Following a report from BusinessWeek, Engadget has confirmed that Google will temporarily limit access to the newest version of it’s Android software, Honeycomb source code for a while as it’s not yet ready for people to hack it into pieces and start porting onto devices other than OEM tablets.
Google said that;
“Android 3.0, Honeycomb, was designed from the ground up for devices with larger screen sizes and improves on Android favourites such as widgets, multi-tasking, browsing, notifications and customization. While we’re excited to offer these new features to Android tablets, we have more work to do before we can deliver them to other device types including phones. Until then, we’ve decided not to release Honeycomb to open source. We’re committed to providing Android as an open platform across many device types and will publish the source as soon as it’s ready”.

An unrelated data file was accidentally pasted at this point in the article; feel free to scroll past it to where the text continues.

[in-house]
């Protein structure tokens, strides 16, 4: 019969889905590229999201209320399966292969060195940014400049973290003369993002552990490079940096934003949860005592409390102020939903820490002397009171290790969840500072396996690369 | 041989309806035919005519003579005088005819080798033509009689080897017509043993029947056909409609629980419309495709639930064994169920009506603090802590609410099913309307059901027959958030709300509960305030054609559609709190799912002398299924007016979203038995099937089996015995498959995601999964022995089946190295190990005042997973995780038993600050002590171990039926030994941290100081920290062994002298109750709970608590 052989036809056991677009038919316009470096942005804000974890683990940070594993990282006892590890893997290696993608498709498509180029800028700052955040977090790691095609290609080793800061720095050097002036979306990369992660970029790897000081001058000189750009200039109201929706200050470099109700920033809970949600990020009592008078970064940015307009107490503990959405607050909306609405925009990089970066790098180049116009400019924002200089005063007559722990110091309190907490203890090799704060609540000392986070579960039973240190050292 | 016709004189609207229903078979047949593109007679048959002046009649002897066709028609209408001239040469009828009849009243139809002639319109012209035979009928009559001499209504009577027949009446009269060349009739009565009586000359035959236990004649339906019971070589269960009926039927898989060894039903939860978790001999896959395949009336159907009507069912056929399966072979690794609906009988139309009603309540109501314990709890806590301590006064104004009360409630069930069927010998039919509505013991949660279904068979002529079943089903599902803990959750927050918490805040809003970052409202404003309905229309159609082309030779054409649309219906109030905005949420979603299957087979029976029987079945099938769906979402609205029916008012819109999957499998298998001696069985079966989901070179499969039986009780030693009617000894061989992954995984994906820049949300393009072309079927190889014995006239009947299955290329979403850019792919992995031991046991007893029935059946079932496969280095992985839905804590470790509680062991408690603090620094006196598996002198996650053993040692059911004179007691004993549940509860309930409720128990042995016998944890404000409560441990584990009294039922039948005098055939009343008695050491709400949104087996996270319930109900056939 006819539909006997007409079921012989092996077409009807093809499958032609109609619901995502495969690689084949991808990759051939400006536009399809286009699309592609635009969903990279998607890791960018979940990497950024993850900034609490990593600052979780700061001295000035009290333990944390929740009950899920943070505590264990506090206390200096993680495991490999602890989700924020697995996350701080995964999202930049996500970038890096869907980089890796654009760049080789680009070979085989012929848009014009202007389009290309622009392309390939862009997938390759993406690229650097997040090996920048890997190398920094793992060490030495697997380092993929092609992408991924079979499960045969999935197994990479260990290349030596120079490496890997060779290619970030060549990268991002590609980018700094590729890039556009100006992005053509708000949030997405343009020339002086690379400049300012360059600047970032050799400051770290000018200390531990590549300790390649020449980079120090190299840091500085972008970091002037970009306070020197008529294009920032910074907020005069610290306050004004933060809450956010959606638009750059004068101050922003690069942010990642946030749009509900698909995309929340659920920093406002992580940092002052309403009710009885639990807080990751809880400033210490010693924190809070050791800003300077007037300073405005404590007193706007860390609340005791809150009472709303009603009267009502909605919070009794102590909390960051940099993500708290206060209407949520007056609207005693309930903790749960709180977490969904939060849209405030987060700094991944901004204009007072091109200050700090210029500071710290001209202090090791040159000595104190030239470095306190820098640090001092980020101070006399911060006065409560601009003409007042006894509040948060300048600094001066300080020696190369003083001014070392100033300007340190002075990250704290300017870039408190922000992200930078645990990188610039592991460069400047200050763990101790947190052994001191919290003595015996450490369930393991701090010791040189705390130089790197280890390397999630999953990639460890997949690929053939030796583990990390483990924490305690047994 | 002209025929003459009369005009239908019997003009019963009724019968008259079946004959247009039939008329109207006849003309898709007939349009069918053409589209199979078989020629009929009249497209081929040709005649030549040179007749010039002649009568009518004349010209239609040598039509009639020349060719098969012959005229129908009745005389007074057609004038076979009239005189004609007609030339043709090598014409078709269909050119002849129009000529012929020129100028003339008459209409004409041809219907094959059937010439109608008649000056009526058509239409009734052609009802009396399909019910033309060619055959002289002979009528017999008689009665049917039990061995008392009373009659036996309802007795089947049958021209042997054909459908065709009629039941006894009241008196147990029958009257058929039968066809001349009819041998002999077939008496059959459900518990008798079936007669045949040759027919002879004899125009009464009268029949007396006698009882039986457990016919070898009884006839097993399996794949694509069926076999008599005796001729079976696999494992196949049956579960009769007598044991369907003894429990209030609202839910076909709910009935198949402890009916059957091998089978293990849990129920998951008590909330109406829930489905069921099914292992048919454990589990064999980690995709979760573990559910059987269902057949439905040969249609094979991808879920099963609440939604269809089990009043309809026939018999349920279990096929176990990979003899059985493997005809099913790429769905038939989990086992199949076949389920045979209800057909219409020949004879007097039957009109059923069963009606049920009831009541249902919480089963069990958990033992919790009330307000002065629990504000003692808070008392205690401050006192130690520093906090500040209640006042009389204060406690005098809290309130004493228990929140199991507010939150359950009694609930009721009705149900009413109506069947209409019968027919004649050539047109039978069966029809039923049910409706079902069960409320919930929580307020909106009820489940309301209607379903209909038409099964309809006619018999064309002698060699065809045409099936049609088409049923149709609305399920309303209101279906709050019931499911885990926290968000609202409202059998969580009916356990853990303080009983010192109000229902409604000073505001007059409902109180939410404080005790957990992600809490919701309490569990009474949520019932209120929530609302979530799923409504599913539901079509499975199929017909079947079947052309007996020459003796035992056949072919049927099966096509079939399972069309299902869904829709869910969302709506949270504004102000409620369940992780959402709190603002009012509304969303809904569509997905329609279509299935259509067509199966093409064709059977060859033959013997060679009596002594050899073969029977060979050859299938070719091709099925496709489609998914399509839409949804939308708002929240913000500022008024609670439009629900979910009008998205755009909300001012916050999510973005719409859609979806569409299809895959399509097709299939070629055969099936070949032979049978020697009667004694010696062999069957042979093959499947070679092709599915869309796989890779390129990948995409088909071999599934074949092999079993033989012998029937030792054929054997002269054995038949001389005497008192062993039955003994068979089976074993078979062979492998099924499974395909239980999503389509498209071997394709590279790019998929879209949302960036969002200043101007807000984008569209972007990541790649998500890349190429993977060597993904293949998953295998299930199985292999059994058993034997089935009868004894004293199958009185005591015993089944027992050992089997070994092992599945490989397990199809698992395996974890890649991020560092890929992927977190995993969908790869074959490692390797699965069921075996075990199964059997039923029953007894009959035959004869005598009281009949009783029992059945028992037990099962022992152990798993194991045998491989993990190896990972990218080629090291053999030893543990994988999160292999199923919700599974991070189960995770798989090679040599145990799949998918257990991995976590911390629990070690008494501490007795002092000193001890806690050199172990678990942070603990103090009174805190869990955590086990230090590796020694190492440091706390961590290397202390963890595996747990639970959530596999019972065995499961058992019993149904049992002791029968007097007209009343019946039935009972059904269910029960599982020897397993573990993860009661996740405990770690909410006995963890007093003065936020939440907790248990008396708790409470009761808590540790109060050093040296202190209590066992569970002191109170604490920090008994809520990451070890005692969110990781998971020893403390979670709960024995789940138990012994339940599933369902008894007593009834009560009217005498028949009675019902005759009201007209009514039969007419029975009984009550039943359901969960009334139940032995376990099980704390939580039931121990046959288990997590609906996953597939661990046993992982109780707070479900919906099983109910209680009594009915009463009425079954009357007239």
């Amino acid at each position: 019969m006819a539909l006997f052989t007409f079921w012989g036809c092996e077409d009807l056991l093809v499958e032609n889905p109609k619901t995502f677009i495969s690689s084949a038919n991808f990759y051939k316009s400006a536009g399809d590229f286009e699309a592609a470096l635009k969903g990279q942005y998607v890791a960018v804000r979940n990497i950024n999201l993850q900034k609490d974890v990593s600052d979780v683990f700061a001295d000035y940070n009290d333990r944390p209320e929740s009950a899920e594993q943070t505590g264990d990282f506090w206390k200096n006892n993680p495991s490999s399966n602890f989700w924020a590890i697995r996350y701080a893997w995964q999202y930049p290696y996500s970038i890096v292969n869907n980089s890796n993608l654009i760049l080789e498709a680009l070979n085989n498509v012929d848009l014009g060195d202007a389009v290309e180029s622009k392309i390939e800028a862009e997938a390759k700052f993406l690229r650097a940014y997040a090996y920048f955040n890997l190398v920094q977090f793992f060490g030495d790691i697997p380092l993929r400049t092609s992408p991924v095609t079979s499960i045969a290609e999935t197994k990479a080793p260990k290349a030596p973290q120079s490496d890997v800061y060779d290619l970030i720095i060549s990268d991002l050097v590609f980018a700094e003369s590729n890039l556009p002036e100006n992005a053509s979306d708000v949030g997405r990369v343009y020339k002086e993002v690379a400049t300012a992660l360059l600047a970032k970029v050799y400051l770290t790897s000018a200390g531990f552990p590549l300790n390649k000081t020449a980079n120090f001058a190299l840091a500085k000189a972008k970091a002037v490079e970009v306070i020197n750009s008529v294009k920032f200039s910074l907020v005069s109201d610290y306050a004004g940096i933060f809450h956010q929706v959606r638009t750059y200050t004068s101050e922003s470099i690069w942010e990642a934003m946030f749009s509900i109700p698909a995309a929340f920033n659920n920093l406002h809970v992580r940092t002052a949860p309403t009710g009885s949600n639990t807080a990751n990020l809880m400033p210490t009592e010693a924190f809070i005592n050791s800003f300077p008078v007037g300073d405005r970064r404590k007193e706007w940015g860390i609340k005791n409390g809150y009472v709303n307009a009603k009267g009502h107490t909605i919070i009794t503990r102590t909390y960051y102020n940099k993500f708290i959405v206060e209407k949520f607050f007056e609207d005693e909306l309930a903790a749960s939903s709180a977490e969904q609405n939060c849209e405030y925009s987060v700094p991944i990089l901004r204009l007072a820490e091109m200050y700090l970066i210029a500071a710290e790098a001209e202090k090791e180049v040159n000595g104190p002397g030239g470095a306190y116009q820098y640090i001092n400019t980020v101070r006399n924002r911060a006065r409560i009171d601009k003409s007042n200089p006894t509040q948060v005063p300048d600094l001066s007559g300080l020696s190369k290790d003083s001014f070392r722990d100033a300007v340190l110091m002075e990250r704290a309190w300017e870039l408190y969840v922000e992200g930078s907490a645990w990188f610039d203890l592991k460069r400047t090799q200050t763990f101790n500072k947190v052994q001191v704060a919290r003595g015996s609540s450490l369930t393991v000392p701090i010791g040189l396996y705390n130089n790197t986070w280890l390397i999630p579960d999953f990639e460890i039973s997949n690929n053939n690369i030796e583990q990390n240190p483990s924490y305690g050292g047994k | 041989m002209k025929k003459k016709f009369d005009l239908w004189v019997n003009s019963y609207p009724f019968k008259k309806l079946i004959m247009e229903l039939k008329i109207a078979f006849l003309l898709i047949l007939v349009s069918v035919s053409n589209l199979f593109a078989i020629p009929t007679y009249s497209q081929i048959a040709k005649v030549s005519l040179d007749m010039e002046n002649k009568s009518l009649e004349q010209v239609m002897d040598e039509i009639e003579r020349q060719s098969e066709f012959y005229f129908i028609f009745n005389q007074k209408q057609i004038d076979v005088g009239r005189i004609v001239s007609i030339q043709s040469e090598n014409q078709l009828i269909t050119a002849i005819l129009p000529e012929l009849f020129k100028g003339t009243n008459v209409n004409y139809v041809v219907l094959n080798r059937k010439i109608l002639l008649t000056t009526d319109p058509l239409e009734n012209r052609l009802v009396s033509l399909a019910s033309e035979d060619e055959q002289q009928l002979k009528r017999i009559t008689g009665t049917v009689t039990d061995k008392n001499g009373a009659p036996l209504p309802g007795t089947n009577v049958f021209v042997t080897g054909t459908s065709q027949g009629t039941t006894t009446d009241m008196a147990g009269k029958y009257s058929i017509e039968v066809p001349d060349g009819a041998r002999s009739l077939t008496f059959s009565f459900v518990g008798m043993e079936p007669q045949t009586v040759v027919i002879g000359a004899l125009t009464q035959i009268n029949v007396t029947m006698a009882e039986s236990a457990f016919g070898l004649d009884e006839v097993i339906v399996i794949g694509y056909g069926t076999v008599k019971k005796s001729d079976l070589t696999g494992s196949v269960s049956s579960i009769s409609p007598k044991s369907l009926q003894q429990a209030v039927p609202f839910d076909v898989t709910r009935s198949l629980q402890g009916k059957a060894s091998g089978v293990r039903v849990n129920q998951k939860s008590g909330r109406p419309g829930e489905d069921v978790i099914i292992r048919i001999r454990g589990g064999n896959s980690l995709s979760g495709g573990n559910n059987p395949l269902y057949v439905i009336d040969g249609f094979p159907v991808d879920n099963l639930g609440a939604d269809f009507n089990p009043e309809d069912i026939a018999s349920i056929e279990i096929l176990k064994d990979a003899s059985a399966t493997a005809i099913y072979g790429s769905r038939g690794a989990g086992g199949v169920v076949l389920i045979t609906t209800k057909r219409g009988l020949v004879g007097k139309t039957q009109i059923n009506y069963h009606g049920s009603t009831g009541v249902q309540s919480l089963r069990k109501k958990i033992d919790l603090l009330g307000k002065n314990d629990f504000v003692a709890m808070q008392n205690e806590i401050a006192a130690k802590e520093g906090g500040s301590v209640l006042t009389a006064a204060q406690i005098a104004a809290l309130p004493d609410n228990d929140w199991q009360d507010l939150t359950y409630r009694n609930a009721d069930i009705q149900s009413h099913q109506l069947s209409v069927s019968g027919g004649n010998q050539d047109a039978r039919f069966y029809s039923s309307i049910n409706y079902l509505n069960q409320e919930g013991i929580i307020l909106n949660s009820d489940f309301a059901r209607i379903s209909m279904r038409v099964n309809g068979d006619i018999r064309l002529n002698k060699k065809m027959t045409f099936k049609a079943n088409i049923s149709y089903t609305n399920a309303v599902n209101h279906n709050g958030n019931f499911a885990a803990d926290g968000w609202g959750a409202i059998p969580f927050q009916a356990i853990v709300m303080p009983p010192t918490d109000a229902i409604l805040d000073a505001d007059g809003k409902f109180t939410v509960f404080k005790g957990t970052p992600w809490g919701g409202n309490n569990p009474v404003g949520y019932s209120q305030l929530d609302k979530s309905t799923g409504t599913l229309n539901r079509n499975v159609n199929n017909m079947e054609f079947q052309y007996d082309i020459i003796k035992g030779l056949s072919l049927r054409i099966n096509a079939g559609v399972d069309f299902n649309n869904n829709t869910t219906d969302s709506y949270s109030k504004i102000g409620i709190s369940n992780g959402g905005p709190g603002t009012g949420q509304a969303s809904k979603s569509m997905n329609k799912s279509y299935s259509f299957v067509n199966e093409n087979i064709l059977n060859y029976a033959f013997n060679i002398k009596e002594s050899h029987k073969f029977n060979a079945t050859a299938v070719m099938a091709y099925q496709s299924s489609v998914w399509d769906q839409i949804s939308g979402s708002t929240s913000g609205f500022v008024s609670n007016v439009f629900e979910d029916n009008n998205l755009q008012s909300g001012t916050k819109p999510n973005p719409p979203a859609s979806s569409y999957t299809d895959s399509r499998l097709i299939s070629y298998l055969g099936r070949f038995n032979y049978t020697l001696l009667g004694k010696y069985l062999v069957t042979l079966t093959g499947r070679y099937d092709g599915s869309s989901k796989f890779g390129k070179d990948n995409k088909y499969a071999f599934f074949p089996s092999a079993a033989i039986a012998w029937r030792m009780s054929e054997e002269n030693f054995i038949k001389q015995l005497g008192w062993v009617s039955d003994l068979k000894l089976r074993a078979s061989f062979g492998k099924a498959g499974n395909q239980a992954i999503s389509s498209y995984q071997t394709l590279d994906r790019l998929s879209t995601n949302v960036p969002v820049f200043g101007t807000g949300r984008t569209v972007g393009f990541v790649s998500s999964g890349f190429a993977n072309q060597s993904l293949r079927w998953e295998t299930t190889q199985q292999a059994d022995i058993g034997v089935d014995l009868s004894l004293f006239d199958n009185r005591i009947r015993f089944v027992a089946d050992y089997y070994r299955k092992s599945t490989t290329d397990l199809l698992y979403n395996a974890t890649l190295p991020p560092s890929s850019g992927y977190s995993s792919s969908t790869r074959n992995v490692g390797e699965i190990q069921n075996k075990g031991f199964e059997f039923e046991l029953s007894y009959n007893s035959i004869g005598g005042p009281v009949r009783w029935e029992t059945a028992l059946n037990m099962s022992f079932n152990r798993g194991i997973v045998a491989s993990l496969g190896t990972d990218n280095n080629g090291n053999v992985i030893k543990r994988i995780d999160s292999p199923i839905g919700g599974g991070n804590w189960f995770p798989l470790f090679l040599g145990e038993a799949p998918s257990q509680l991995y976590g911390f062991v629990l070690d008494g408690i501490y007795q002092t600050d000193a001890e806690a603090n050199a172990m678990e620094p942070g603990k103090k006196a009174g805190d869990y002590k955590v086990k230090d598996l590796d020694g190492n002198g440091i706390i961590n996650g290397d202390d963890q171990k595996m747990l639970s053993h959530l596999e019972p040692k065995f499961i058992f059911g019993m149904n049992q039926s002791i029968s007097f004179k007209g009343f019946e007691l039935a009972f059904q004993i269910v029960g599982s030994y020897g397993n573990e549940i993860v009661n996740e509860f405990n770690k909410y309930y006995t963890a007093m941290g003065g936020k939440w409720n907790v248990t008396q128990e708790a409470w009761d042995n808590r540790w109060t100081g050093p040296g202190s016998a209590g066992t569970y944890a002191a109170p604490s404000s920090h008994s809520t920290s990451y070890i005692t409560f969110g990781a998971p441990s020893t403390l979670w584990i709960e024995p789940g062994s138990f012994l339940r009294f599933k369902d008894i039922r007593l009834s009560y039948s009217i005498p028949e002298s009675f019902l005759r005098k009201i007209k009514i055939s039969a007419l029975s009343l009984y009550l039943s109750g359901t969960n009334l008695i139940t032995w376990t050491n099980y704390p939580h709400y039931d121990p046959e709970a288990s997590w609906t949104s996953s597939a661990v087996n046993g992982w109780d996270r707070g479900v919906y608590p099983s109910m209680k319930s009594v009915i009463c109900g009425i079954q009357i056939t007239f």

Current hardware partners will not be affected by the decision; Motorola just launched the first Honeycomb tablet, the Xoom, and Samsung, Dell, HTC, and Acer are expected to follow suit.
So that’s it, You will have to wait a little to get hands on Honeycomb. Android’s open source has hardened Google a bit, when Android 3.0 was released originally for tablet use, when manufacturers continued and still continue to put Android 2.3 or earlier versions on their tablet offerings.
Google is not doubtful about the release of Honeycomb source code, but it looks that they just need to work out a few bugs and refinements yet.
A Google representative said “source code for newest version of Android, which is dubbed Honeycomb and built specifically for tablets, won’t be shared because the software isn’t yet ready to be altered and customized for a variety of devices”.